- Whenever possible, if you would like to honor a victim of sexual violence talk to the individual, explain the purpose of the Barrette Project and ask permission if you can make or donate a barrette to share and honor their experience. Reassure the individual that any identifying information will not be used in the display. Stress that their story will be displayed alongside a barrette in order to raise awareness about the high incidences of sexual violence.
- Ask permission to use a name. It could be their first name only, or if they prefer – a made-up name.
- Ask permission to include their tribal affiliation.
- Ask permission about what details they feel comfortable sharing.
- Ask permission to use the year the assault occurred.
- If the person you wish to honor doesn’t want any personal information disclosed, ask if you can simply donate a barrette in their honor so our communities will recognize the high rates of sexual violence. Perhaps you could write a free-style poem or, for example, ask if you can simply state, “my sister, friend, etc. is a survivor of rape.”
- Tell the story with respect for the victim, family members, and friends.
- Those donating barrettes and sharing stories should determine if they too would like to remain anonymous of if they would like to be recognized for their contribution. They should carefully consider if the stories they share will jeopardize the safety or anonymity considerations of the person they are honoring.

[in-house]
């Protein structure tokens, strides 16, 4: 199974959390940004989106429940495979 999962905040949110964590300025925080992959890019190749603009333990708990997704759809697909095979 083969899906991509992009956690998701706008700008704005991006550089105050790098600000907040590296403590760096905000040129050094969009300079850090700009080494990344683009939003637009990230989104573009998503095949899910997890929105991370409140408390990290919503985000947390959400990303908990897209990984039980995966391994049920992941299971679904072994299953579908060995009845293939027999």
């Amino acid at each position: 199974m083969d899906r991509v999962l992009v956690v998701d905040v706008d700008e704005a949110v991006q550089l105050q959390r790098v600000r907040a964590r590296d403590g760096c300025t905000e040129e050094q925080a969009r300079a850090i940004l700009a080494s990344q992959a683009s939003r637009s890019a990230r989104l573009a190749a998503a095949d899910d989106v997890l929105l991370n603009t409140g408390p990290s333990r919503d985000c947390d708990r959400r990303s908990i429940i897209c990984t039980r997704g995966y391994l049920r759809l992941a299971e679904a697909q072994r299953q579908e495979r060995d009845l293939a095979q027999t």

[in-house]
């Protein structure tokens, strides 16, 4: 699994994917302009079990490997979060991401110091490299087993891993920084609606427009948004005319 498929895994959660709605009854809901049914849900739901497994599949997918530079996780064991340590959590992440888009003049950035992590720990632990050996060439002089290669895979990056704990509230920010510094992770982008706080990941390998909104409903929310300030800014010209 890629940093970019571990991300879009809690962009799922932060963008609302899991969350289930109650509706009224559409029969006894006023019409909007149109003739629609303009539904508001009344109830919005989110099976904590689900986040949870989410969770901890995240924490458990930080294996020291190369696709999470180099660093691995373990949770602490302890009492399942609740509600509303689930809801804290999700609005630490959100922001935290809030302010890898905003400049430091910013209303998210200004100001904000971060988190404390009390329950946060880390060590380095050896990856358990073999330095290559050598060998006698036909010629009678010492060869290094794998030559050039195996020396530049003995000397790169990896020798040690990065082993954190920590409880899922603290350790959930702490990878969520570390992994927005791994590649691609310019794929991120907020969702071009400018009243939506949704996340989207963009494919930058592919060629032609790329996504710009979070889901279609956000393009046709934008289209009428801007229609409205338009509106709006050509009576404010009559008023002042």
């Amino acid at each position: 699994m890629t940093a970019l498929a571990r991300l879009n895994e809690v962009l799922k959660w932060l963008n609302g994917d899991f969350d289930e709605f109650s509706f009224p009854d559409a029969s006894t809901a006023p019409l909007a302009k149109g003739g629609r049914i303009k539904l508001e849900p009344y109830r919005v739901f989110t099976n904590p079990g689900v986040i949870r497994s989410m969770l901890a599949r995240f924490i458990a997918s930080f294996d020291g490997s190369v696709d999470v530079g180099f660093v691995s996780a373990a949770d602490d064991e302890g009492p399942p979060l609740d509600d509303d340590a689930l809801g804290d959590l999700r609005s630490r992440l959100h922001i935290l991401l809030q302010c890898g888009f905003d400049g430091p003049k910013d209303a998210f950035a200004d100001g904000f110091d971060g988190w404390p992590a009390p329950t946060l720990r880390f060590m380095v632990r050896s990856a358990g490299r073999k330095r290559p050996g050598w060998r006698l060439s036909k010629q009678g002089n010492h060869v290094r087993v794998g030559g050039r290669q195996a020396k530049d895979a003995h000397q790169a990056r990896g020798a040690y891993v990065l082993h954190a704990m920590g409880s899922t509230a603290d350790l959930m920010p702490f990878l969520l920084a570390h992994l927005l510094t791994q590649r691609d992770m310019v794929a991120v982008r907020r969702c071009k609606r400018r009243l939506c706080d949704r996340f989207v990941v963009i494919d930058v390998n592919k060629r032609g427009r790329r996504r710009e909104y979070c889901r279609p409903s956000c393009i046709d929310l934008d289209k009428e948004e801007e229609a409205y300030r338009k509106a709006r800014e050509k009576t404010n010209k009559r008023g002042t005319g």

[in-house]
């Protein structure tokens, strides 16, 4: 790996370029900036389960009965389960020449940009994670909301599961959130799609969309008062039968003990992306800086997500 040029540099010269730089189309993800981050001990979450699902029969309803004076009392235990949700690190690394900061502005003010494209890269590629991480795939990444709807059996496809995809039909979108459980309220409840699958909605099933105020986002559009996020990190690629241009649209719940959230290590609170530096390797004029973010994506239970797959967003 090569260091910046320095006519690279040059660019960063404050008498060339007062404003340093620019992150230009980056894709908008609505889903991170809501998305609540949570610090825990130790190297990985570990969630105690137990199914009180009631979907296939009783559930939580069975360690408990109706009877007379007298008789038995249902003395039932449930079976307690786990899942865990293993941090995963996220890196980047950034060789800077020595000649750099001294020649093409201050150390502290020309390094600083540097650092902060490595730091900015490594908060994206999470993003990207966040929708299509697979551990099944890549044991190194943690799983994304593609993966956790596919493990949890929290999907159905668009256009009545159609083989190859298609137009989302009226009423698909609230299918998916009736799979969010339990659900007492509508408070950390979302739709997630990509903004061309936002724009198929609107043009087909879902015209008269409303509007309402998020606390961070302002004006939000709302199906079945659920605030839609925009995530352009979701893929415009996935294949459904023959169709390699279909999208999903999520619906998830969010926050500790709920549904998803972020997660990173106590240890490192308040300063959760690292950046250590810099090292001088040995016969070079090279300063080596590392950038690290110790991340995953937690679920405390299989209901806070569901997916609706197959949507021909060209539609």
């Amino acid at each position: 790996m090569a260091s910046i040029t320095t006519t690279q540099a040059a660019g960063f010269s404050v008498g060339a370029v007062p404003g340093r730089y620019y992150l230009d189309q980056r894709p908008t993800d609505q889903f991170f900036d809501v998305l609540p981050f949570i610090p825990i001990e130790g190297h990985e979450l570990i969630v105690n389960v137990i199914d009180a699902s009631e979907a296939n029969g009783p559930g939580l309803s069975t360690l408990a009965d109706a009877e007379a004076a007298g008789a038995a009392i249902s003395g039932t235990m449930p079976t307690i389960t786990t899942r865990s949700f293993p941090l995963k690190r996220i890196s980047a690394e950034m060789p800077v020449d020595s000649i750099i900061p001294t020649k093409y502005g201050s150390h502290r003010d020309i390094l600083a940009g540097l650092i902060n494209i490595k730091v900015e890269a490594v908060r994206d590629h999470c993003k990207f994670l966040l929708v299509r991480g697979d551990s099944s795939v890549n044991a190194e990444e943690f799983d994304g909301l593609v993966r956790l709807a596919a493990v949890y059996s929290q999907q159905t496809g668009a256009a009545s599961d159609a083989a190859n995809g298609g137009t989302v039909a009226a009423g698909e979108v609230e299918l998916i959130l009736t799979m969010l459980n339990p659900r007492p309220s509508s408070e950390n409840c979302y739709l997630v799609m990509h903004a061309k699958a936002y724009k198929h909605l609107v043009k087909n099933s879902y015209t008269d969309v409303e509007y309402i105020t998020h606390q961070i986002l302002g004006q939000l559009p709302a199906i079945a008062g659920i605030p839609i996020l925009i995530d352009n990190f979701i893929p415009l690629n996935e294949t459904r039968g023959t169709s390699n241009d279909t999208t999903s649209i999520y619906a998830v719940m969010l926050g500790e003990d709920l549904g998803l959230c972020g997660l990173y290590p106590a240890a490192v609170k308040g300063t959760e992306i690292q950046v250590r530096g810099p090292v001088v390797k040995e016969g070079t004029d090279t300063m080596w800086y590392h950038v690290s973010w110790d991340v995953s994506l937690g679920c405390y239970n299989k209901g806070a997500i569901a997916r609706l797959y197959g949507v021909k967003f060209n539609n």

- If you are a survivor and would like to share your story, carefully consider how much personal information you would like to share. The Barrette Project will be displayed in many public places.
- Each person who donates will be asked to submit a form which will be filed and held confidential at the MIWSAC office in order to maintain the integrity of the research while accounting for the actual number of acts of sexual violence perpetrated against women and girls in our communities.
- The Barrette Project will assist MIWSAC in providing information to tribal leadership and state and federal policy makers as we work for social change to protect Native women and girls.
- Barrettes and stories will become the property of MIWSAC to be used as part of a public awareness campaign.
* Guidelines for displaying barrettes with accompanying stories
A Guardian Barrette will be placed with the display to represent the thousands of sexual assaults against Native women and children throughout time that we don’t have a story for.
Current statistics of sexual assault against Native women and children will be on display to raise public awareness.
All stories will be typewritten by MIWSAC staff, and then laminated. A barrette will be attached to each story.
An archive book will accompany the display, and with permission from the donors, will include the reasons the donor chose to honor this individual and the impact it has had on their life.
An archive book will be provided where people who see the display can share their thoughts or comments.